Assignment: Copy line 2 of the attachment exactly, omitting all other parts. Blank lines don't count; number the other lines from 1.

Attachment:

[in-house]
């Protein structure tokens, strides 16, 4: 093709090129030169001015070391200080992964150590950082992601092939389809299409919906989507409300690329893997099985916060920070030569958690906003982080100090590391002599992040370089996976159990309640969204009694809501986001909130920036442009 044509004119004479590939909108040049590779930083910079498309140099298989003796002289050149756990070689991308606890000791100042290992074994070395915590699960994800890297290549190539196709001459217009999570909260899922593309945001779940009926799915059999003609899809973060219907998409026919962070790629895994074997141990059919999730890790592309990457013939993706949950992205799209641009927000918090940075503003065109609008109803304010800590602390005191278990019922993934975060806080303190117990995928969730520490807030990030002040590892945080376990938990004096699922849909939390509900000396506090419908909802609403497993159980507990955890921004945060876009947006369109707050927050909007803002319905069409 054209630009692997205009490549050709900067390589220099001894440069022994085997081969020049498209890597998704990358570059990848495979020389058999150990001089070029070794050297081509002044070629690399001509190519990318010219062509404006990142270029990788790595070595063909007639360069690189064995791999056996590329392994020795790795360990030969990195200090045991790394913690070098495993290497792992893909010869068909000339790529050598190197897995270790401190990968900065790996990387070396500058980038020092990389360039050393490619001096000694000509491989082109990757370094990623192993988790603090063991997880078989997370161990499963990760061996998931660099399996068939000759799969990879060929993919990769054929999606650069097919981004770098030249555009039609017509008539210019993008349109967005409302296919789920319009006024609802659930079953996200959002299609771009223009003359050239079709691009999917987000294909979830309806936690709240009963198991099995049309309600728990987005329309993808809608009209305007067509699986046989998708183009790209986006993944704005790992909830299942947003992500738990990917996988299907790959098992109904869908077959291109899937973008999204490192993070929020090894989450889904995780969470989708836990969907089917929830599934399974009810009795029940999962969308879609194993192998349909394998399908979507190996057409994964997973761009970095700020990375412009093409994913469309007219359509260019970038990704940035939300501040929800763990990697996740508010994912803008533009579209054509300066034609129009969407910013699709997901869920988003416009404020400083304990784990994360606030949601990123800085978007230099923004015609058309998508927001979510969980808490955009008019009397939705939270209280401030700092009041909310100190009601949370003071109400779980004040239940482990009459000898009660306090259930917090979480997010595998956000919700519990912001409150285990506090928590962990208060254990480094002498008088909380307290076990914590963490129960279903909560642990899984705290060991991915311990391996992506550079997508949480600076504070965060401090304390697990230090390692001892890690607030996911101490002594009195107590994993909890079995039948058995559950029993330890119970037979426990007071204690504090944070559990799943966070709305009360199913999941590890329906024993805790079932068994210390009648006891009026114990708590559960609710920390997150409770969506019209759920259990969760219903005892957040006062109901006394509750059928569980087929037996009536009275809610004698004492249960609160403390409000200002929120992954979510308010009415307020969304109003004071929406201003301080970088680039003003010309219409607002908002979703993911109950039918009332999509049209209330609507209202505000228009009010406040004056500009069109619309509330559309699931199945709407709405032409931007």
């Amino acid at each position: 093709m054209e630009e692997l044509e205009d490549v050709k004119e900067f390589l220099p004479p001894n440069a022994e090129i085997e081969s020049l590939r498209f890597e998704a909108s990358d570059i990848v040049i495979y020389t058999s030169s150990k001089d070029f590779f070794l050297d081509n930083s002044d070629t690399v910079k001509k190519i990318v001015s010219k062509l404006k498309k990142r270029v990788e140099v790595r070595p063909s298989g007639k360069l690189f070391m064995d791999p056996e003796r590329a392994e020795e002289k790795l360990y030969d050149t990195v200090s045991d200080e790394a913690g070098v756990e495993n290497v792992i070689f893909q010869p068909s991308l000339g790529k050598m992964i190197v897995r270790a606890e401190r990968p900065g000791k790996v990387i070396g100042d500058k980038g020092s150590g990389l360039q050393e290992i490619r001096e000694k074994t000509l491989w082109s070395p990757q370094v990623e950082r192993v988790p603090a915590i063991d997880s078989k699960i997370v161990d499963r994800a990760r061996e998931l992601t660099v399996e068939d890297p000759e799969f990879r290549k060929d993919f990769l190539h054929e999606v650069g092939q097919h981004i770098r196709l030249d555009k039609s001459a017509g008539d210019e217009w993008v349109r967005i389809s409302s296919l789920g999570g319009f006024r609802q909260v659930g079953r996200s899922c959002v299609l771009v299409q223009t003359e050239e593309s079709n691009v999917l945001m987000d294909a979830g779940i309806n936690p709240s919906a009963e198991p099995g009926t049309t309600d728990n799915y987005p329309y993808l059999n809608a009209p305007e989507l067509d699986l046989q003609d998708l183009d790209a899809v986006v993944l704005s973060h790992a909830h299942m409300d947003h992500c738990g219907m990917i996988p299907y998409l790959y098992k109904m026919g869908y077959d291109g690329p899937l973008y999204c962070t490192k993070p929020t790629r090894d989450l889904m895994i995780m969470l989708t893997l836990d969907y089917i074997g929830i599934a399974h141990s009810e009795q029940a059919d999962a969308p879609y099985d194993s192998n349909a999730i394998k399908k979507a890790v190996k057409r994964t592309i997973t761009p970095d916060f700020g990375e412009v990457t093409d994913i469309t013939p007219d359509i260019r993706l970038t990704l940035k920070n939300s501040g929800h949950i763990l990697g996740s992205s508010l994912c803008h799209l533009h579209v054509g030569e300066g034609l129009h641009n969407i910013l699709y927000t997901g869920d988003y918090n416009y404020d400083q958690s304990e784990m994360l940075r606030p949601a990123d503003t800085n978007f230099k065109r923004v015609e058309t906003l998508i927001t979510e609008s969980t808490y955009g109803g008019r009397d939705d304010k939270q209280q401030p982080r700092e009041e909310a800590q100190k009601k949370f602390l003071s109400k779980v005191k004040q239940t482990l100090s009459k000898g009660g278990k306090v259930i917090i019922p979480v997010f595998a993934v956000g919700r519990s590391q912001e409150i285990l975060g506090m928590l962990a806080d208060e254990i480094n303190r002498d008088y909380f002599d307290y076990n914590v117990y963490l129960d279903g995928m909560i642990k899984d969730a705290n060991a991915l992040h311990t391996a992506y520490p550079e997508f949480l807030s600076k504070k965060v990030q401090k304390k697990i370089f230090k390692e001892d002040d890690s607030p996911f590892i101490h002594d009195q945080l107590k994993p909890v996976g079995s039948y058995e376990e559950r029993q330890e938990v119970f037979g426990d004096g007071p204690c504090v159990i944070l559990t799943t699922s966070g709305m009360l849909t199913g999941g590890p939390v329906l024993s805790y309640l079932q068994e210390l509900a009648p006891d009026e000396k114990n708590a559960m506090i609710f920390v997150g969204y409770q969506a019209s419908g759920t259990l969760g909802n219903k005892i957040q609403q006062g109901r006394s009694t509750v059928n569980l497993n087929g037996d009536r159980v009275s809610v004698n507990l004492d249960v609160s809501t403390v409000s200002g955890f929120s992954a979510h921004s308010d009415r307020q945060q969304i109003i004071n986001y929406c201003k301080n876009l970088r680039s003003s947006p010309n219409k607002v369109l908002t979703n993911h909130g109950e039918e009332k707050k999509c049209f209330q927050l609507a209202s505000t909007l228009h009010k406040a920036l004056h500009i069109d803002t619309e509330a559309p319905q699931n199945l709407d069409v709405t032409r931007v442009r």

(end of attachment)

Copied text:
């Protein structure tokens, strides 16, 4: 093709090129030169001015070391200080992964150590950082992601092939389809299409919906989507409300690329893997099985916060920070030569958690906003982080100090590391002599992040370089996976159990309640969204009694809501986001909130920036442009 044509004119004479590939909108040049590779930083910079498309140099298989003796002289050149756990070689991308606890000791100042290992074994070395915590699960994800890297290549190539196709001459217009999570909260899922593309945001779940009926799915059999003609899809973060219907998409026919962070790629895994074997141990059919999730890790592309990457013939993706949950992205799209641009927000918090940075503003065109609008109803304010800590602390005191278990019922993934975060806080303190117990995928969730520490807030990030002040590892945080376990938990004096699922849909939390509900000396506090419908909802609403497993159980507990955890921004945060876009947006369109707050927050909007803002319905069409 054209630009692997205009490549050709900067390589220099001894440069022994085997081969020049498209890597998704990358570059990848495979020389058999150990001089070029070794050297081509002044070629690399001509190519990318010219062509404006990142270029990788790595070595063909007639360069690189064995791999056996590329392994020795790795360990030969990195200090045991790394913690070098495993290497792992893909010869068909000339790529050598190197897995270790401190990968900065790996990387070396500058980038020092990389360039050393490619001096000694000509491989082109990757370094990623192993988790603090063991997880078989997370161990499963990760061996998931660099399996068939000759799969990879060929993919990769054929999606650069097919981004770098030249555009039609017509008539210019993008349109967005409302296919789920319009006024609802659930079953996200959002299609771009223009003359050239079709691009999917987000294909979830309806936690709240009963198991099995049309309600728990987005329309993808809608009209305007067509699986046989998708183009790209986006993944704005790992909830299942947003992500738990990917996988299907790959098992109904869908077959291109899937973008999204490192993070929020090894989450889904995780969470989708836990969907089917929830599934399974009810009795029940999962969308879609194993192998349909394998399908979507190996057409994964997973761009970095700020990375412009093409994913469309007219359509260019970038990704940035939300501040929800763990990697996740508010994912803008533009579209054509300066034609129009969407910013699709997901869920988003416009404020400083304990784990994360606030949601990123800085978007230099923004015609058309998508927001979510969980808490955009008019009397939705939270209280401030700092009041909310100190009601949370003071109400779980004040239940482990009459000898009660306090259930917090979480997010595998956000919700519990912001409150285990506090928590962990208060254990480094002498008088909380307290076990914590963490129960279903909560642990899984705290060991991915311990391996992506550079997508949480600076504070965060401090304390697990230090390692001892890690607030996911101490002594009195107590994993909890079995039948058995559950029993330890119970037979426990007071204690504090944070559990799943966070709305009360199913999941590890329906024993805790079932068994210390009648006891009026114990708590559960609710920390997150409770969506019209759920259990969760219903005892957040006062109901006394509750059928569980087929037996009536009275809610004698004492249960609160403390409000200002929120992954979510308010009415307020969304109003004071929406201003301080970088680039003003010309219409607002908002979703993911109950039918009332999509049209209330609507209202505000228009009010406040004056500009069109619309509330559309699931199945709407709405032409931007």